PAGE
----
Biomechanical studies of infant trauma injuries have shown that the magnitude of angular deceleration is 50 times greater when the infant's head strikes a surface than when he or she is only shaken. This force is distinct from those of other accidental traumas that occur in infants. This evidence suggests that the term shaking-impact syndrome is more accurate than shaken baby syndrome.

Epidemiology

Frequency

Nationally in 2015, an estimated 1670 children died from abuse and neglect in the United States. Nearly 700,000 children are abused in the United States annually. An estimated 683,000 children (unique incidents) were victims of abuse and neglect in 2015, the most recent year for which there is national data. The youngest children were most vulnerable to maltreatment. Children in the first year of their life had the highest rate of victimization—24.2 per 1000 children in the national population of the same age.[9]

Mortality/Morbidity

Abuse and neglect account for 5–14% of all deaths of children. The youngest children were most vulnerable to maltreatment. Children in the first year of their life had the highest rate of victimization—24.2 per 1000 children nationwide.[9]

In Missouri in 2015, 35 deaths as a result of abuse or neglect were reported.[10] In Illinois in 2015, 77 child deaths as a result of abuse or neglect were reported.[11]

In children younger than 1 year, homicide is the leading cause of death. This is the only cause of death in children that is increasing in frequency.[12]

Sex

Boys are affected more often than girls.

The perpetrator is usually alone with the victim. Men are the abusers in 90% of cases. The abuser is usually the biologic father or, in some cases, the mother's boyfriend. The most common female attacker is a babysitter.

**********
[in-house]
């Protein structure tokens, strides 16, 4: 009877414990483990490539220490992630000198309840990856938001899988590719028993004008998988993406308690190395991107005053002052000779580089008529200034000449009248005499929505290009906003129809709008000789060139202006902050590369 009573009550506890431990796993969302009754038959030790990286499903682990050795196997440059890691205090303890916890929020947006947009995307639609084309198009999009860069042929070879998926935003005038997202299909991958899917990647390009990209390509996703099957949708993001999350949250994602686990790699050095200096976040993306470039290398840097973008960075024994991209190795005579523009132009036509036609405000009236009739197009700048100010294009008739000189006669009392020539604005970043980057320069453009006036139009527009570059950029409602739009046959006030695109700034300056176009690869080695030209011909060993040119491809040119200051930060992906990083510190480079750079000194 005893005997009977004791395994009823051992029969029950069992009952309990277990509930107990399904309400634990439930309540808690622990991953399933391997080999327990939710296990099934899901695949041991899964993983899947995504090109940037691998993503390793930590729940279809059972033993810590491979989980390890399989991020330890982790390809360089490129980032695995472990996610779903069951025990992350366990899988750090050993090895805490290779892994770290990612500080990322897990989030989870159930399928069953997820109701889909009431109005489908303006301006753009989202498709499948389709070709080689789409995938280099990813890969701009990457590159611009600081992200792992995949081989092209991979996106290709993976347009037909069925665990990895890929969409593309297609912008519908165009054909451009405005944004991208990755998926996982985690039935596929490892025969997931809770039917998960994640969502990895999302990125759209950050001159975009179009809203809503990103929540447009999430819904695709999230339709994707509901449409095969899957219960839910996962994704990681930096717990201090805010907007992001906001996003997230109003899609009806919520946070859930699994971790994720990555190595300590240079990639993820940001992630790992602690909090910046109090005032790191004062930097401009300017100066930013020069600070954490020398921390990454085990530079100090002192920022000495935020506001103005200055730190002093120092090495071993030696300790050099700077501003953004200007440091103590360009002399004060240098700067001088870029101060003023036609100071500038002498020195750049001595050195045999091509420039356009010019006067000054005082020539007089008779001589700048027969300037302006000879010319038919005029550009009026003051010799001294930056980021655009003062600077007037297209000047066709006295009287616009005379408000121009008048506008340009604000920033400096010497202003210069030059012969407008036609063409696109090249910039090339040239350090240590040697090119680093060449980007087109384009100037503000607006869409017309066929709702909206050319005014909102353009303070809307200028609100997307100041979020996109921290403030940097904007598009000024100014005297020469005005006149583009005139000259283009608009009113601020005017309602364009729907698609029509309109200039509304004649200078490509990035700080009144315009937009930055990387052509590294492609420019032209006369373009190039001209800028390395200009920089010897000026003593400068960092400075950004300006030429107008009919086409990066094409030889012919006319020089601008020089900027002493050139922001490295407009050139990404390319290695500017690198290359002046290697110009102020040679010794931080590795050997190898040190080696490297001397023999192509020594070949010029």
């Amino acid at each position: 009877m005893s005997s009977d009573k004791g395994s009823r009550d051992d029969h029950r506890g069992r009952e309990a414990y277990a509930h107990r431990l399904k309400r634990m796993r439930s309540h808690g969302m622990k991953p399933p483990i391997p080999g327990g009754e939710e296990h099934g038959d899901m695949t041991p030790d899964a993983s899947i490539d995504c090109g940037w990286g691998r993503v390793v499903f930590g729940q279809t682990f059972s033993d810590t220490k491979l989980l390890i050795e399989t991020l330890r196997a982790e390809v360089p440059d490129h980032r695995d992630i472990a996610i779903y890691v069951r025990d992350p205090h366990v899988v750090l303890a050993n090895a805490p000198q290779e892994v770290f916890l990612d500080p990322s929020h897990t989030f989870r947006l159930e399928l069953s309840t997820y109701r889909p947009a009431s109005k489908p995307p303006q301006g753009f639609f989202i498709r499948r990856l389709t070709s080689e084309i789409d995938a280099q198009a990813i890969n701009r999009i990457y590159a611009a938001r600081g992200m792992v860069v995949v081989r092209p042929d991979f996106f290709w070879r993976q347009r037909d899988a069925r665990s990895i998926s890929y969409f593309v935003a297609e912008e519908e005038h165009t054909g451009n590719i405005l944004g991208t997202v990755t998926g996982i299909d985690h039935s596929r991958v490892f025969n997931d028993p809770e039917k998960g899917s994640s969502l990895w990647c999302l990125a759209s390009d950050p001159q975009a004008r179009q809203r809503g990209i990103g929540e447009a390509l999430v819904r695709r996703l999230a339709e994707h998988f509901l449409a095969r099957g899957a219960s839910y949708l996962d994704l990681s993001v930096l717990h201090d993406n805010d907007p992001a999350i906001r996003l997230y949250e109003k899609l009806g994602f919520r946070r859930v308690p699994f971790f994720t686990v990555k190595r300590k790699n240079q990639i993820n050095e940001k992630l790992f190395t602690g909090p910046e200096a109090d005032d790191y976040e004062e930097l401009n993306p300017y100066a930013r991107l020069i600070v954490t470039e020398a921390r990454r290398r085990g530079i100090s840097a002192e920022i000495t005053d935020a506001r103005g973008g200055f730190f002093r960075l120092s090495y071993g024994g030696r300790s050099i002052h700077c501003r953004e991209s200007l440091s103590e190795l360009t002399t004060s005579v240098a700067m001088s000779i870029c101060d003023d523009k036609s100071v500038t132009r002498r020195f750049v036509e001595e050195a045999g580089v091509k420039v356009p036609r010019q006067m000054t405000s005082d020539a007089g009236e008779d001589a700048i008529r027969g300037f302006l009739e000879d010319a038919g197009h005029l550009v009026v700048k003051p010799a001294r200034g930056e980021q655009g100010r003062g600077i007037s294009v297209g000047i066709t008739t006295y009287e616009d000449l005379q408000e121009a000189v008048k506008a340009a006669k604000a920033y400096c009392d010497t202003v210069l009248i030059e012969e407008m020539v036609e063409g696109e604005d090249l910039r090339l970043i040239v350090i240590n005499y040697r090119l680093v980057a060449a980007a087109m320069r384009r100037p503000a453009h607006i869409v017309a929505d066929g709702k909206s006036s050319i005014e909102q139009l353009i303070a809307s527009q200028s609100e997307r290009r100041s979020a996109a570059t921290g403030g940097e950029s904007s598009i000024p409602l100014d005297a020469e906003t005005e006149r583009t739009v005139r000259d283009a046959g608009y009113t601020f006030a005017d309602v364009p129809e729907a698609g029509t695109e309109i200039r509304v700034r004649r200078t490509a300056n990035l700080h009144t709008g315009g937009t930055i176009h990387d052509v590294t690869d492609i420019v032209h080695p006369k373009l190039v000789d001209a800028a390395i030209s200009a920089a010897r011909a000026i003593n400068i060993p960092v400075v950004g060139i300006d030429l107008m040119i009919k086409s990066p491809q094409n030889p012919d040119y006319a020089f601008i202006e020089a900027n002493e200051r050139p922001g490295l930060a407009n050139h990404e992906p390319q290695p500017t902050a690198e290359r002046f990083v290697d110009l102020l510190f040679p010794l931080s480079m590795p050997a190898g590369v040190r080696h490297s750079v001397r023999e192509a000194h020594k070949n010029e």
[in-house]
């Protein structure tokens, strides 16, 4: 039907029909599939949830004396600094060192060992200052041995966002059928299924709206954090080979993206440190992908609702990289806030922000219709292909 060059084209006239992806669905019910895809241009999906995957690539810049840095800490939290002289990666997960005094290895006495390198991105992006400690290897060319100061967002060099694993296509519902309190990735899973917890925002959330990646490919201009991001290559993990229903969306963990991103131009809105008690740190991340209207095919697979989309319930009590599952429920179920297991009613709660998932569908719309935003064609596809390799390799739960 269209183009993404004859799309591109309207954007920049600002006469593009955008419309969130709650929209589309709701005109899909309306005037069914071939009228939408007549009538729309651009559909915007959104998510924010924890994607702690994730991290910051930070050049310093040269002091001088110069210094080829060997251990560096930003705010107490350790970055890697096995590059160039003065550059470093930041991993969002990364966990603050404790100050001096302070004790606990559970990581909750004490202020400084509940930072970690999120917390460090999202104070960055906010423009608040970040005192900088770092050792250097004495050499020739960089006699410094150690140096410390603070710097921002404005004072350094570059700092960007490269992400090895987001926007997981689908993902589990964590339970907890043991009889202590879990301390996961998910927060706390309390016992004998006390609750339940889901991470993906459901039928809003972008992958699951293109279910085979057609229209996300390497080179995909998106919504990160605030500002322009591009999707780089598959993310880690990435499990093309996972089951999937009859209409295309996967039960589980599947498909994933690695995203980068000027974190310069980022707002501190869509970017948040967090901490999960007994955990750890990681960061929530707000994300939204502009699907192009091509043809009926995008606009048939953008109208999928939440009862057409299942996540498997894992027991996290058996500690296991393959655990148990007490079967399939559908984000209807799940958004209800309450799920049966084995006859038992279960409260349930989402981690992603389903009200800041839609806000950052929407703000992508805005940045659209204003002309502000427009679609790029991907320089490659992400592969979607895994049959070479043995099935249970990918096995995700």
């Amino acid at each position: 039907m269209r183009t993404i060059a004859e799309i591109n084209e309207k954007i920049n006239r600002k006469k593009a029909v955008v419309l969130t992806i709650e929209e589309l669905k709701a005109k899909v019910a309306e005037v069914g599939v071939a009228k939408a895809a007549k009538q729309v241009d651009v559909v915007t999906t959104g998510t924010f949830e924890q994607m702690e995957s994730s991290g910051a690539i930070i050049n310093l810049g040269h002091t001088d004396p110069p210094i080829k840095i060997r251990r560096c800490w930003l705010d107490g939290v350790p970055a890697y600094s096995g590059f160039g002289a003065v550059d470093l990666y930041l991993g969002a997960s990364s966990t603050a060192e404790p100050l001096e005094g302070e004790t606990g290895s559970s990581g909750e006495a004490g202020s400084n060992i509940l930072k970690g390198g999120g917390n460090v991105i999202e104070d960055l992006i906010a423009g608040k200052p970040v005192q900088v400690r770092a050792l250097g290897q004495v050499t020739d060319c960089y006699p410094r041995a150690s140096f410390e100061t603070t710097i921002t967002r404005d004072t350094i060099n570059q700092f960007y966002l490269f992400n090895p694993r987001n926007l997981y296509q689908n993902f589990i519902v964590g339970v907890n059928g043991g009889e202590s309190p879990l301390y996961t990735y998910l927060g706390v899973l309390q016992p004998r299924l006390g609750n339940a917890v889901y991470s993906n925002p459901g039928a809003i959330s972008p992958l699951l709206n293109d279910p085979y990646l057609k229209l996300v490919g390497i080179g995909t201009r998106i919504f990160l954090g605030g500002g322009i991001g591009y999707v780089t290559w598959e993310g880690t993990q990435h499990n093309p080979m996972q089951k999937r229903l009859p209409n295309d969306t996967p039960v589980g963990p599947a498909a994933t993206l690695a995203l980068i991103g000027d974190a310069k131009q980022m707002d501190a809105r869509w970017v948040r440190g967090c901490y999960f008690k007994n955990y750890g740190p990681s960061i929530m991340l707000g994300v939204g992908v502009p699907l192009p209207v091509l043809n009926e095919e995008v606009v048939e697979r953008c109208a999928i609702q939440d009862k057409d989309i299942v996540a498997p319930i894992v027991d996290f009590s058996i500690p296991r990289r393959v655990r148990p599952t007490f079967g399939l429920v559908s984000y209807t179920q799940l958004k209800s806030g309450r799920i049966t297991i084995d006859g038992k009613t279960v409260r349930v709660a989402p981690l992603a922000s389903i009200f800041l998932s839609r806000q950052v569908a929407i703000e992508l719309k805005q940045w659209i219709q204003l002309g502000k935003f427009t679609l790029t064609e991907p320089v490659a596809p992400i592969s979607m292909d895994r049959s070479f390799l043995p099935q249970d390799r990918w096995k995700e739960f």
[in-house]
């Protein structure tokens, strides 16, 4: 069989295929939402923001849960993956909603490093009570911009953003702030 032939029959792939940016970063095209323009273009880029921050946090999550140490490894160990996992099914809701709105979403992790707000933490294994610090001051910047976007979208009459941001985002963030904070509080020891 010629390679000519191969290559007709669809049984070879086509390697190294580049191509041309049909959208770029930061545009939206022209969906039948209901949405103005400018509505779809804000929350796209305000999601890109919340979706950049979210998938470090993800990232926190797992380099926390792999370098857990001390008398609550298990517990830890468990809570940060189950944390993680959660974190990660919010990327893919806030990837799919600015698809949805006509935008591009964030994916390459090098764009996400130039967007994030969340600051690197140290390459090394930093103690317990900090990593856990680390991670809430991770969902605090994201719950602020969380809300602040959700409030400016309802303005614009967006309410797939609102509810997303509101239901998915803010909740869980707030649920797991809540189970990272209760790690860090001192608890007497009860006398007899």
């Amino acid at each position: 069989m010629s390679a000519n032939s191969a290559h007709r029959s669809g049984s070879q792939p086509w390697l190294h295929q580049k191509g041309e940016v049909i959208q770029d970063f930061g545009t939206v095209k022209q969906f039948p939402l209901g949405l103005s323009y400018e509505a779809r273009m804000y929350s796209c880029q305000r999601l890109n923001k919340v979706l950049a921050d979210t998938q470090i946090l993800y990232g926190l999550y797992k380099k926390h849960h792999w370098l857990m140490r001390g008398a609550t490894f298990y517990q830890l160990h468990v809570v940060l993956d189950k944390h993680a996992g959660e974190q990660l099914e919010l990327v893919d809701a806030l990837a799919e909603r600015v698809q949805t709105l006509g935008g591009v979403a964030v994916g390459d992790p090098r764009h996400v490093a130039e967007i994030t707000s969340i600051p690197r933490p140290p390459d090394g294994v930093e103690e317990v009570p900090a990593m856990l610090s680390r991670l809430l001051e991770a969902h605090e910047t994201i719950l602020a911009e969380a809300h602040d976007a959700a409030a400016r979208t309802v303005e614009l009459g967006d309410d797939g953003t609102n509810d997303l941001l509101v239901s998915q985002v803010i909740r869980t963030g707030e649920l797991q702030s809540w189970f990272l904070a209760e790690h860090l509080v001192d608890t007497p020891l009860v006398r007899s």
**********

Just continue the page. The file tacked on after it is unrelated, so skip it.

According to a Philadelphia-based study, 1 in 7 mothers who were abused as children admitted to using corporal punishment on their children.[13]

Age

In 2009, 3.3 million cases of child abuse and neglect were reported. Of these, 331,500 cases were substantiated. About 20.282% of the affected children were younger than 3 years, and 20.6% were younger than 1 year.[14] The typical abused child is younger than 6 months.

 

Presentation

History

More than half of the patients who present to the emergency department (ED) or a physician's office with suspected above have no history of previous abuse. One fourth have a history of minor trauma. A small percentage present with a seizure, with varying levels of consciousness (eg, coma, apnea, respiratory arrest). Other symptoms include failure to thrive, poor feeding, and other vague symptoms.

The typical patient is a frequent visitor to the ED because of various symptoms. Common historical accounts that suggest abuse include injury inflicted by sibling, a fall down the steps, suddenly turning blue and stopping breathing, being left alone for a few minutes, and falling from a low height.

Patients occasionally present with minor symptoms, such as earache, ear pulling, cough, or colds.

The true nature of the problem is often discovered only after CT is preformed and evidence of intracranial pathology is found.

The most common intracranial lesion is subdural hemorrhage. The symptoms are related to signs of increased intracranial pressure, but some patients have no evidence of increased intracranial pressure. Other findings are cerebral edema, subarachnoid hemorrhage, and even intraparenchymal hemorrhage. Interhemispheric bleeding is an early and specific finding in intracranial bleeds caused by shaking.